6 Tips to Encourage a Healthy Teenager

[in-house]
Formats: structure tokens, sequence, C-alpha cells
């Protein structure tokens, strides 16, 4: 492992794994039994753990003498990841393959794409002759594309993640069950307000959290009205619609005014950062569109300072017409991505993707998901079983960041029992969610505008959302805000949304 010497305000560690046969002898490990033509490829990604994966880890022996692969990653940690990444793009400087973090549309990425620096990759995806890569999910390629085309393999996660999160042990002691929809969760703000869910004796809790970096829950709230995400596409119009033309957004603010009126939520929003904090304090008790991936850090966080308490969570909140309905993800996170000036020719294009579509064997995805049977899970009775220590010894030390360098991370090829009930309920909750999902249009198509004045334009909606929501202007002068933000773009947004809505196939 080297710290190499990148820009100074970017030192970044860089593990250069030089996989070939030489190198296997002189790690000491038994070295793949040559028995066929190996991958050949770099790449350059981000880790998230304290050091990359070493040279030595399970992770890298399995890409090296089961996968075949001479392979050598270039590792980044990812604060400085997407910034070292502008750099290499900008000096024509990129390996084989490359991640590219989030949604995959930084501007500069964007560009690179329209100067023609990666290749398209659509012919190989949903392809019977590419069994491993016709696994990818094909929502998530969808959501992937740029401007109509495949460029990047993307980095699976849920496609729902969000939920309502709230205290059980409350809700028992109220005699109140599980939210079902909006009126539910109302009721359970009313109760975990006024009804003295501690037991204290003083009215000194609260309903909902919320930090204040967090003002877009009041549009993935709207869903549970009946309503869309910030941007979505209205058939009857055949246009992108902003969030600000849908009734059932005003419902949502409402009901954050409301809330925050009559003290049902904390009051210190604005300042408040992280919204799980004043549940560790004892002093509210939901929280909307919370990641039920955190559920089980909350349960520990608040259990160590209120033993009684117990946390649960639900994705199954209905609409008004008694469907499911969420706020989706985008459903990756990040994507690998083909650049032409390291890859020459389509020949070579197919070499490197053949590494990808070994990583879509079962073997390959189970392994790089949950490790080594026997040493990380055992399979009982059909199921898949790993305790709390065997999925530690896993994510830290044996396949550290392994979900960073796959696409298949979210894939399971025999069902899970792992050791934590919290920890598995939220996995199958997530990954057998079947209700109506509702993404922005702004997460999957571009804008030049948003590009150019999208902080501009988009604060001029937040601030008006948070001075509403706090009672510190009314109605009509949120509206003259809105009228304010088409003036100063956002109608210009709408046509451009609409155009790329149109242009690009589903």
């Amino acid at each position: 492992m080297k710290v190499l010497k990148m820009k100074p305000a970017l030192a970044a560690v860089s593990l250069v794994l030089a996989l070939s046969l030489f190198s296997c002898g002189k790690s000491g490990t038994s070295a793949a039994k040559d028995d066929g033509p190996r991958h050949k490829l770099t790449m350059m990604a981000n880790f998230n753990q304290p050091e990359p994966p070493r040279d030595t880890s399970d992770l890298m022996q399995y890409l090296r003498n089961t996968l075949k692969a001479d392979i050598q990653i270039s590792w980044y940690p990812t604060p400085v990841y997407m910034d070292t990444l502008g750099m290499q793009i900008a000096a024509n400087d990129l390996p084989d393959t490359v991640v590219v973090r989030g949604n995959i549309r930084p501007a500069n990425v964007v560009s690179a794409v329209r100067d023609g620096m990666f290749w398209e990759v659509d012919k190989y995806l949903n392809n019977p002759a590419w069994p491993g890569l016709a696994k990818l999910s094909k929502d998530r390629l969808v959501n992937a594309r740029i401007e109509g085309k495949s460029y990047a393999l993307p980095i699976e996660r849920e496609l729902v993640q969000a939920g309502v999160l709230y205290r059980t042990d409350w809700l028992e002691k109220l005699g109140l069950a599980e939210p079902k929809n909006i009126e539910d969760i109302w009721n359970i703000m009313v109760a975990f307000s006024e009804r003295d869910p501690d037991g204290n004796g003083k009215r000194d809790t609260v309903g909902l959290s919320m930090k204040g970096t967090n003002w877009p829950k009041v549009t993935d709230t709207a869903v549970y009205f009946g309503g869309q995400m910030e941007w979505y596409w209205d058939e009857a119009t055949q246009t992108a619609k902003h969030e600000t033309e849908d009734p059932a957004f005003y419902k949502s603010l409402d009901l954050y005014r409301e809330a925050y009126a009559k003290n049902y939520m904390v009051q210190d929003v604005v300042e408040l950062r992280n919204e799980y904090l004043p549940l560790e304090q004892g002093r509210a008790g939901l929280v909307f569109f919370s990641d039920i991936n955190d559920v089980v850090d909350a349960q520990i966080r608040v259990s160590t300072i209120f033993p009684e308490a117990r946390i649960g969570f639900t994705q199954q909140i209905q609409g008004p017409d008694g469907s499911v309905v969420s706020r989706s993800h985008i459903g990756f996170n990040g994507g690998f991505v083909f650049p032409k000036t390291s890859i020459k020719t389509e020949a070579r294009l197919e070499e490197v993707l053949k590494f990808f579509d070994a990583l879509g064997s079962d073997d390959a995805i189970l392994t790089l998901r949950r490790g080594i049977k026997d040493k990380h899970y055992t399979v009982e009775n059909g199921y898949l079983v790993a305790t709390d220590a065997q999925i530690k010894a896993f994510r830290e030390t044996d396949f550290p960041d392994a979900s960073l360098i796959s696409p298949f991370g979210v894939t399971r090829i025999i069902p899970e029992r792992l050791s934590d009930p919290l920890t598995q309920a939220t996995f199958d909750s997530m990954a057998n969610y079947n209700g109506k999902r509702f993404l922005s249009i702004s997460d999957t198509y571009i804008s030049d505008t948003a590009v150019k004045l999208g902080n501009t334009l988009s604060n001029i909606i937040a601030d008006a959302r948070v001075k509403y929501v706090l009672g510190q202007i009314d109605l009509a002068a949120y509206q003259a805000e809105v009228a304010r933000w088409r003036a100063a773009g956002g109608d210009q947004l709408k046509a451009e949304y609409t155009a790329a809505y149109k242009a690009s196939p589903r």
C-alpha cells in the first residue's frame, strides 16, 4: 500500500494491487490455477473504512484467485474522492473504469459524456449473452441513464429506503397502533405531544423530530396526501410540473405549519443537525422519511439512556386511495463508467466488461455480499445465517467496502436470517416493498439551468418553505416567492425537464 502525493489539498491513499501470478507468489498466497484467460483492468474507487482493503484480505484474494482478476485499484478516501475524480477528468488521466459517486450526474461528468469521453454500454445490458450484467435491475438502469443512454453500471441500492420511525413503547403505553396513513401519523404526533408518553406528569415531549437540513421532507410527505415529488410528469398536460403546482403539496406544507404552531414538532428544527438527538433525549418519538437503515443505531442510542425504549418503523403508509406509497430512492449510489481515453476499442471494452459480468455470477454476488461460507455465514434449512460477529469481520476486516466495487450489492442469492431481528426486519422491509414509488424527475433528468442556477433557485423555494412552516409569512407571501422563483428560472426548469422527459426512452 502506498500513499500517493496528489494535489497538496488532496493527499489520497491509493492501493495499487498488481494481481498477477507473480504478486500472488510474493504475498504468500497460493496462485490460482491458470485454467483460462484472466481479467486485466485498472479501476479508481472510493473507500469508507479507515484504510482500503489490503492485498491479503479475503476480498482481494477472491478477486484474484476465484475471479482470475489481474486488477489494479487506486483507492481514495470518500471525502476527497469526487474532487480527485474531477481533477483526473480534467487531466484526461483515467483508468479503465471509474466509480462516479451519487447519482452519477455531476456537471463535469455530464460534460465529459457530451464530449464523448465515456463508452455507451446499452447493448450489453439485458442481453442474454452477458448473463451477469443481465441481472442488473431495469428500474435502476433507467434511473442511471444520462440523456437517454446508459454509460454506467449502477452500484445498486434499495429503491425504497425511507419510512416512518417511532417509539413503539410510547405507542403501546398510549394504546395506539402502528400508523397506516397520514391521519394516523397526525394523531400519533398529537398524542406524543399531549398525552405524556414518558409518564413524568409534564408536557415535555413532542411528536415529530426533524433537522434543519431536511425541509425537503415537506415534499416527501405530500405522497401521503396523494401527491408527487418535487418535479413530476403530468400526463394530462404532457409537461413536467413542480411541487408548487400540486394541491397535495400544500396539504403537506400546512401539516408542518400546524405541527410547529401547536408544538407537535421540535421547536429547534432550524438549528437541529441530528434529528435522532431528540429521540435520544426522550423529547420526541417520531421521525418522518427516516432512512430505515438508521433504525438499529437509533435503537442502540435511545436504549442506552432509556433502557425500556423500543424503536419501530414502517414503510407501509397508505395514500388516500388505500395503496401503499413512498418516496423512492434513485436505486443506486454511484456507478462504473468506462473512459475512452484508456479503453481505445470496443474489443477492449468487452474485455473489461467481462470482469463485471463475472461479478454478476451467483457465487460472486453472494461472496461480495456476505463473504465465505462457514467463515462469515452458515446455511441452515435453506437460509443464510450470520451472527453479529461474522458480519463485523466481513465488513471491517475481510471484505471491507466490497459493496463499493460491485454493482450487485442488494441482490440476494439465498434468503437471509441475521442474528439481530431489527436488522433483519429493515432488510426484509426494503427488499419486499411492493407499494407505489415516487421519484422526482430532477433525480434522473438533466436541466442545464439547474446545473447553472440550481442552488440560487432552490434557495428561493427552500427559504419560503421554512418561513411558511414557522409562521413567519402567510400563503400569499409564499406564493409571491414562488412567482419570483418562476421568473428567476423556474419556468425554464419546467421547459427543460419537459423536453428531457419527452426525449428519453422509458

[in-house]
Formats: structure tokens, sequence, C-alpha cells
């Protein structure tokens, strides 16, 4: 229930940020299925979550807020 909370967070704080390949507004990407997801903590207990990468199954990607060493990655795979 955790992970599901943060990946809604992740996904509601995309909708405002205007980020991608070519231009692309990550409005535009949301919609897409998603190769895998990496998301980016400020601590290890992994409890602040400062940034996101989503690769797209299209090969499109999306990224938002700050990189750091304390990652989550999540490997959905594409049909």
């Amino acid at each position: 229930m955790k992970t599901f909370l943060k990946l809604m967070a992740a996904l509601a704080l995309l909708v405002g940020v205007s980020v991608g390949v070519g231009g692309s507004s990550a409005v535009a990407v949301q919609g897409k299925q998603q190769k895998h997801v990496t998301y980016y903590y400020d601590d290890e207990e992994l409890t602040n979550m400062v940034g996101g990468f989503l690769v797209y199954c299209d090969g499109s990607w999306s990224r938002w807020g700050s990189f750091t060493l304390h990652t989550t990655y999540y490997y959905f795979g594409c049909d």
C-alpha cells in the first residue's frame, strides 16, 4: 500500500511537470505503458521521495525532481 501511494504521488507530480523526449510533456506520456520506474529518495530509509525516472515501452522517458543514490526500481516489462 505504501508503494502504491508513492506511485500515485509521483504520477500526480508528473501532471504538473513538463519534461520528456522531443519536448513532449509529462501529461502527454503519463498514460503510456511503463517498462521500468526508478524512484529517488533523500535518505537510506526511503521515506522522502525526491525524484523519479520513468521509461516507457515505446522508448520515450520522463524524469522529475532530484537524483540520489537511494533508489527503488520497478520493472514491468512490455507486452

Teenagers are notorious for eating & drinking copious amounts of junk food. It’s part of the ‘I’m old enough to be my own boss now & I’ll do whatever I like’ feeling - which is a totally normal & healthy part of them growing up & becoming their own person, confident enough to cut the apron strings & be independent from their parents. The ultimate parental goal is redundancy after all! But teens are also old enough & clever enough to understand that food choices can strongly impact their day to day health and appearance. APPEARANCE. That is where you can really get through to them - there is no other time in a human’s life when they will be so concerned about their appearance, their image, how they look to potential new love interests…they won’t care if their soft drink or chocolate milk habit is predisposing them to diabetes & heart disease later in life, but they might listen if you can give them some logical evidence that it will make their acne or love-handles worse. (Best to get that evidence presented by a health practitioner / an expert who is not you - book them in for an appointment with a naturopath or nutritionist who has a passion for helping young people). Here are my top tips for keeping your teenager healthy without fighting too much with them! 1. Support their growth Realise they have MASSIVE nutritional & caloric requirements due to their growth & development. Stock the fridge & pantry with nutrient dense, whole foods (the opposite to what they will want to be eating, but make sure you have plenty available at home). Know what they love & hate in the healthy real foods category & have loads of what they do like ready to go - must include a wide variety of vegetables, plus plenty of protein & good fats. They need regular protein for healthy skin, hair, nails & muscles. Protein is also vital for maintaining stable moods, blood sugar & immunity - but those probably won’t register as concerns like looking good will! Watching protein intake is super important especially for teens experimenting with a vegan diet, those who are going through a growth spurt, are very thin or very physically active, & also for those who struggle with excess body fat. Any teen prone to ‘hangriness’ (growing boys especially can lose the plot 2. Limit the junk intake Don’t let teens eat junk too often (some is unavoidable, & it’s not worth being a total Nazi over it, but let them know seriously that they are building their adult body - good food during this growth period is key to supporting a healthy, normal, well-functioning body throughout life). Get the foundations right now, or they’ll pay down the track. You can help them gain privileges that they want, by showing they are mature enough to take responsibility for nourishing themselves properly. More responsibility / maturity = more trust & more privileges. Intelligent choices get noticed, praised & rewarded. 3. Make them aware Make sure they are aware of the addiction potential of foods, & the sneaky tactics of food companies. Having a good understanding of the power of addiction from food experiences (i.e. sugar, salt, caffeine, MSG etc) can really help them to understand how drug, nicotine & alcohol addiction work too - good to know early in the teenage years. If your teen is addicted to energy drinks or soft drinks or lollies or chips - get them to realise they’ve been tricked into regularly giving their money to a big company who doesn’t give a crap about them & is happy to profit from making consumers sick / fat / unhealthy using addictive but legal substances in their food products. Giving someone else the power to control you is not a nice feeling, especially for a teen - appeal to their sense of justice & love of freedom. 4. Share the love of good food Foster an interest in & a love of good food. If they are creative - encourage them to express some creativity through food, it’s a great medium - take them ingredient shopping at the local markets, compare the variety & freshness of what is available, start a food garden…food can be fascinating & beautiful, not just a chore. So many inspirational Pinterest ideas, Instagram recipe videos - there are loads of ‘cool’ young people into health & fitness (that’s one great thing about teens spending time on Instagram - eating healthy / being more food aware has actually become quite trendy it seems). 5. Get them into the kitchen Let them into the kitchen - just put up with the mess & disasters as they learn. They can be so useful helping you shop, cook dinners, prepare lunches, snacks etc - don’t do it all for them, they may be leaving home in a few short years, so make sure that they leave with all the basic shopping, cooking, cleaning & food safety know-how to make it on their own! As motivation for your budding masterchefs - they could potentially use their culinary skills to get out of much of the cleaning! If they hate cooking - they can be on clean-up duty. 6. Give them choices (with boundaries). Teens need to start making their own decisions, so let them help choose the shopping list, the dinner menu, the lunchbox foods, the cheat / takeaway night options…give them a voice & some voting power - but make sure they know that you set the boundaries - as they will be able to when it’s their pay check buying the food. Ie - yes, you can pick your own lunchbox food but it must contain some protein & veggies (one of our house rules); you can avoid that veggie but you have to replace it with more of another; we can buy some takeaway but it’s either ….. or ……(insert the healthier options in your area); at a restaurant you can have whatever meal you like but you can’t leave the salad / veg; if you don’t want salad in your lunch then you have a green smoothie after school instead, if you want to get dessert ok, but you’ll come for a walk / ride afterwards instead of device time, etc etc. Try to avoid the flat out ‘no’ for the small stuff, as this can easily lead to resentment & constant food fights - but save it for the big issues (like can I sleep over with my older boyfriend or drive the car to schoolies week). The biggest 2 mistakes you can make are - giving up & not even trying cos it’s all too hard, or making it so stressful that food just becomes a battleground. Expect constant resistance, & stick to your guns knowing that you will never be able to control everything.